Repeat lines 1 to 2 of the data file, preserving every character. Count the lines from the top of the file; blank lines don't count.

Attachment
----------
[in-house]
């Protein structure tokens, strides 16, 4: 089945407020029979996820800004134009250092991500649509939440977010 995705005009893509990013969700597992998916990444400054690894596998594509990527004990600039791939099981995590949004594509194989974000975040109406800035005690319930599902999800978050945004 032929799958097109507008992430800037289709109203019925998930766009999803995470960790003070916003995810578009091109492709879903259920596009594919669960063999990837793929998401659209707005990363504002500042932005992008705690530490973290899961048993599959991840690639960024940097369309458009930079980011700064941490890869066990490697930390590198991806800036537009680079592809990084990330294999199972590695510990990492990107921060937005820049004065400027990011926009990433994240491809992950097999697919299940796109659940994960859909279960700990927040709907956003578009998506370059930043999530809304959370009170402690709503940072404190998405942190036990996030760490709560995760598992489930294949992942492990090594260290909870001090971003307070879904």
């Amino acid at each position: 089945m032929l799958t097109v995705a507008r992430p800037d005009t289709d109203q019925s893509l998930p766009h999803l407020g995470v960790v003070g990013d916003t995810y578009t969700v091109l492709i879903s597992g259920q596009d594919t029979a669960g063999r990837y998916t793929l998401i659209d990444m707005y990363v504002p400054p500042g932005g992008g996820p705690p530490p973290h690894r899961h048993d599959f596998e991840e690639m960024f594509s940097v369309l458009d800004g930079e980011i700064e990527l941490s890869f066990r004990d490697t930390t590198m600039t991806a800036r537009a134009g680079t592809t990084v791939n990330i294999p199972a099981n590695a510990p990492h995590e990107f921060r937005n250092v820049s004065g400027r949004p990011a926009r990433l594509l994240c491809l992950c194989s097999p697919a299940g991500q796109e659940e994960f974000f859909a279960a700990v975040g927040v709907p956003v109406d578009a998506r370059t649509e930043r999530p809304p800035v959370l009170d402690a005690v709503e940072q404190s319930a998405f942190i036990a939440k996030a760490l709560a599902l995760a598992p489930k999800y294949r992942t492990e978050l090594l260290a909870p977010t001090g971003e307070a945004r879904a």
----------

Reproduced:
[in-house]
């Protein structure tokens, strides 16, 4: 089945407020029979996820800004134009250092991500649509939440977010 995705005009893509990013969700597992998916990444400054690894596998594509990527004990600039791939099981995590949004594509194989974000975040109406800035005690319930599902999800978050945004 032929799958097109507008992430800037289709109203019925998930766009999803995470960790003070916003995810578009091109492709879903259920596009594919669960063999990837793929998401659209707005990363504002500042932005992008705690530490973290899961048993599959991840690639960024940097369309458009930079980011700064941490890869066990490697930390590198991806800036537009680079592809990084990330294999199972590695510990990492990107921060937005820049004065400027990011926009990433994240491809992950097999697919299940796109659940994960859909279960700990927040709907956003578009998506370059930043999530809304959370009170402690709503940072404190998405942190036990996030760490709560995760598992489930294949992942492990090594260290909870001090971003307070879904």